Marabunta deals with the mythology that exists around the Mexican drug cartel wars. Cartel leaders have an almost mythological status due to the fact that they are most wanted on the one hand and lead an incredibly rich and flamboyant lifestyle on the other. In the neighborhoods where they grew up they are legendary heroes, but in the general public also concerned as the most cruel and evil criminals that ever existed. When I visited Mexico I occurred to me that the Mexican have a totally different approach to death, and that death to them is a portal to another world. Witness of this is the celebration of the Day of the Dead, in which the dead are celebrated as if they were still among us.
The cartel leaders are often buried in gigantic mausoleums, resembling large churches, all of them together form a graveyard with complete streets filled with these abundant buildings. On the other hand, a lot of criminals are abducted by other cartels, tortured and killed. Their bodies are often put on public display (sometimes hanging on bridges, sometimes on garbage dumps), decorated by banners with insulting texts as a warning and a kind of signature from the killers.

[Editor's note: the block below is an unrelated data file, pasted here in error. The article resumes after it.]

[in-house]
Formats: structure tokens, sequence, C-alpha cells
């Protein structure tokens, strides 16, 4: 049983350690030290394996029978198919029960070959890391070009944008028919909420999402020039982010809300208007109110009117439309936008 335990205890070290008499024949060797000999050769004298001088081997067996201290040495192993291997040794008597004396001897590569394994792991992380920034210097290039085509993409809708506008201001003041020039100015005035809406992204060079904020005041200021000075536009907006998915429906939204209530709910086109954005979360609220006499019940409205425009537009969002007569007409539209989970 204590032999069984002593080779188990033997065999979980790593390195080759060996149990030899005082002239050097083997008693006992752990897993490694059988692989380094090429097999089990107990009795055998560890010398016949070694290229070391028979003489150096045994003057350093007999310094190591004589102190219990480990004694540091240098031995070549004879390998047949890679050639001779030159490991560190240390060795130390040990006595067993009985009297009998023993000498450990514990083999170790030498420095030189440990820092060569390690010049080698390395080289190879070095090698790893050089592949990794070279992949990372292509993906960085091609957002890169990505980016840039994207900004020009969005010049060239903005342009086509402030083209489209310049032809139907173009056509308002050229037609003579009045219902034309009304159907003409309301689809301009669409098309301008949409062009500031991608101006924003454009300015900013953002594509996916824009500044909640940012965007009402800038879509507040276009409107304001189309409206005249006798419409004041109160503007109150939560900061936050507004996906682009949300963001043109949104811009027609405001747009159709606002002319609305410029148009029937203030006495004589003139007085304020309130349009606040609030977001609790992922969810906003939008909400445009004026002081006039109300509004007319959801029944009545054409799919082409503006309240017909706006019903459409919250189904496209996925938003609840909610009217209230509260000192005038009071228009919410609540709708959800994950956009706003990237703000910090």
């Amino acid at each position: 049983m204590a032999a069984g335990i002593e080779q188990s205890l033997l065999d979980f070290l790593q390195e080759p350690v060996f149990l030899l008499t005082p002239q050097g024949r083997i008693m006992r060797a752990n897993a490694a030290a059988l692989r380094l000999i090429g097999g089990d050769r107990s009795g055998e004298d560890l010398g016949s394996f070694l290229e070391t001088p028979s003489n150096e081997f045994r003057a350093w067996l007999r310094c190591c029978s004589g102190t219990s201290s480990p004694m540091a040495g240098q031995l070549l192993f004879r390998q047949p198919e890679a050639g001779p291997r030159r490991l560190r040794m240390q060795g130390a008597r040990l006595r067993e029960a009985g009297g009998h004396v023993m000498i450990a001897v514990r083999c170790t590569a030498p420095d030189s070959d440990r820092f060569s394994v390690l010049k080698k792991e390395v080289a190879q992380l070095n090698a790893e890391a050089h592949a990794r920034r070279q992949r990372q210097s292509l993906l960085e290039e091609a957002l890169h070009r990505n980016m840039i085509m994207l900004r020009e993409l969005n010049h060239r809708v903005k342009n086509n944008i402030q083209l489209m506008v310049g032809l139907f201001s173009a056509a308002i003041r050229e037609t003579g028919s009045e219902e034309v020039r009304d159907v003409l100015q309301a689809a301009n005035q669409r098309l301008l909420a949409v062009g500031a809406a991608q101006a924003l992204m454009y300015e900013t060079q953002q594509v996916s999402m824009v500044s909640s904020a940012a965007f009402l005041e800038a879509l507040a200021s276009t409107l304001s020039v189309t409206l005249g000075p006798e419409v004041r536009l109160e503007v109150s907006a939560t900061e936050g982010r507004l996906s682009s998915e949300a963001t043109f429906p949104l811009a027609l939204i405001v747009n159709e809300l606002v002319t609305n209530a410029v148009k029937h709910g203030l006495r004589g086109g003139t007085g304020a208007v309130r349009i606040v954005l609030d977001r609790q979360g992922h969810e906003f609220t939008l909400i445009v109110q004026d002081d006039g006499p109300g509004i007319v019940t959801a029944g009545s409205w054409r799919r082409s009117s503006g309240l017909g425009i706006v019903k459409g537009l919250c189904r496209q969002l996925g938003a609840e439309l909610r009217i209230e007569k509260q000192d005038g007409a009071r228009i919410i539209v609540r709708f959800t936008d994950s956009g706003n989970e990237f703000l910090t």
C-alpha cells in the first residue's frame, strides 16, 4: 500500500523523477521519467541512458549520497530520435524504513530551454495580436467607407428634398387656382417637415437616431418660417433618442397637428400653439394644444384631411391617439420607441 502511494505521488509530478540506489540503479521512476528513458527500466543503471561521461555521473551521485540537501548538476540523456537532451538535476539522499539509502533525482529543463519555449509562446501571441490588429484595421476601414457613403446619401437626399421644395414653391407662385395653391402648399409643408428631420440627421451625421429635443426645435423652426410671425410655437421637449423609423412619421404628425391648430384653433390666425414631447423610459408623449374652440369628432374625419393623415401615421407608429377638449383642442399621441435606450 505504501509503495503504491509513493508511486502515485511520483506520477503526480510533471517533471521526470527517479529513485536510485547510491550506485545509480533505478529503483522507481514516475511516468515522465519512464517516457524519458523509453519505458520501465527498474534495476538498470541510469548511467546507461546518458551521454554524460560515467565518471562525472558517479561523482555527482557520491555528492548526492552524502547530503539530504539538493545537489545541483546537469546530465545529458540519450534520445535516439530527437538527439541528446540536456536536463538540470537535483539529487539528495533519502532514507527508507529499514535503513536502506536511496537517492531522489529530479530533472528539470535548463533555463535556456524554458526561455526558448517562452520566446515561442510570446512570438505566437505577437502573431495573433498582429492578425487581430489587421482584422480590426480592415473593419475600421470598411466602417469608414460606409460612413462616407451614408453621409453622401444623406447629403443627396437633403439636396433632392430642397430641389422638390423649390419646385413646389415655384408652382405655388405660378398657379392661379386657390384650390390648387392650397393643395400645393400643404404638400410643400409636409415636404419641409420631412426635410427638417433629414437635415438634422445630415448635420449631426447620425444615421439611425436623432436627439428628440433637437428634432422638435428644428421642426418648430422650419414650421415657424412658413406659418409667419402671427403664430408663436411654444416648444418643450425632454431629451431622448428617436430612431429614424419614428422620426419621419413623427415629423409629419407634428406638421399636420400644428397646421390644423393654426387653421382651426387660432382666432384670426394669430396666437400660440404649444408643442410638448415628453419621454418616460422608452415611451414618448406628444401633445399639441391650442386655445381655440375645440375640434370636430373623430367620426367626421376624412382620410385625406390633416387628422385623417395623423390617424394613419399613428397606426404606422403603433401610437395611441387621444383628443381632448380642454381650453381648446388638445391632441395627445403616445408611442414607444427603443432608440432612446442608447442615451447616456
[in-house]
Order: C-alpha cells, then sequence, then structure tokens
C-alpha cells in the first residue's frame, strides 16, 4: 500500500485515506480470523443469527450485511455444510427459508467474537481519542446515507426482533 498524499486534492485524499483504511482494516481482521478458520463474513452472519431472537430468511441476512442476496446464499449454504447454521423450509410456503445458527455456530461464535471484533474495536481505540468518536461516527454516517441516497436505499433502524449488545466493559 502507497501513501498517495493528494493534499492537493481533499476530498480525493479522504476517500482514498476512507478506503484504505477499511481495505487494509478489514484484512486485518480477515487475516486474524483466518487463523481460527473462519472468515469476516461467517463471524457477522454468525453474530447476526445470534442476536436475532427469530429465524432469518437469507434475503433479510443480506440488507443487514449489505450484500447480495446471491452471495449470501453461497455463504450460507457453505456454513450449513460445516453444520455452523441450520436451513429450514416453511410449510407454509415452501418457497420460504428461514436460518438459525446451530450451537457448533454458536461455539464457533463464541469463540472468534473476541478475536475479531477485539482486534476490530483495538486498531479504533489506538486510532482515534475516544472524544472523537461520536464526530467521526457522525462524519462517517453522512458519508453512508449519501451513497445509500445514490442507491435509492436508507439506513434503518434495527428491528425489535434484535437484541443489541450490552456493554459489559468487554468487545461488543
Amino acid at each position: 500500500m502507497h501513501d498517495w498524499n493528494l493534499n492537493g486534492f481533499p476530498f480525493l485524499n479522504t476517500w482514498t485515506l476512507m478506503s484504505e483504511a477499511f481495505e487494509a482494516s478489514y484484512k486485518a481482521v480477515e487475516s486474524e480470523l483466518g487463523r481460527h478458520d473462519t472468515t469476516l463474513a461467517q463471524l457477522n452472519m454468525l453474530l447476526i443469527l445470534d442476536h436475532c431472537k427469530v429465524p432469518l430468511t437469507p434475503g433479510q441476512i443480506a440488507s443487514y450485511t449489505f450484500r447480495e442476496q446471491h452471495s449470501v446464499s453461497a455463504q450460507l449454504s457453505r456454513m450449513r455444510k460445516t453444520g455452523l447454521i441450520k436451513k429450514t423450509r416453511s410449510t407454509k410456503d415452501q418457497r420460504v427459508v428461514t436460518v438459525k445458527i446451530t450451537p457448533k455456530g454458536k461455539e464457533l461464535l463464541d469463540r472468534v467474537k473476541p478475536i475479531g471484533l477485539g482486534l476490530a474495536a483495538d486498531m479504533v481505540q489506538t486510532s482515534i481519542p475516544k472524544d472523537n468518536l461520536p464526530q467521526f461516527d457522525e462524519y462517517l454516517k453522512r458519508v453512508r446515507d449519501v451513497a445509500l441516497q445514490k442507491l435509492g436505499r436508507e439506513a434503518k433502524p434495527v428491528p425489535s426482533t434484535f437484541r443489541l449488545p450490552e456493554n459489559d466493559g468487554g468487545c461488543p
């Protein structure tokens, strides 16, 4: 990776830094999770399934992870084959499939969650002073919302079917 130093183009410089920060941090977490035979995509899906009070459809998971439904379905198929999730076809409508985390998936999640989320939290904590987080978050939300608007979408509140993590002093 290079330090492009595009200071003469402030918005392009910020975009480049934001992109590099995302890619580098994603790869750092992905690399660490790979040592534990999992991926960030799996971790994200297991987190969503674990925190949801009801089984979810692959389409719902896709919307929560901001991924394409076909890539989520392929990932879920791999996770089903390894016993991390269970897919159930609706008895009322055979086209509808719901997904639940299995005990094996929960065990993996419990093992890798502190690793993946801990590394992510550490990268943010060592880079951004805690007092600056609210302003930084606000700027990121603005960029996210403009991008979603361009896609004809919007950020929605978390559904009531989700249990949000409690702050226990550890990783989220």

Both ways the dead are displayed deal with a typical Mexican way of mythologizing the dead and their perpetrators. In my project I want to combine those two ways of communicating the dead and afterlife, thus creating a kind of underworld, a place where the dead wonder around, where admiration and insult go side by side. A world where trash and flowers lay side to side, where decorated clothing is worn together with disposable plastic bags and Duct tape. Turning crime scenes into pilgrimages and the other way around.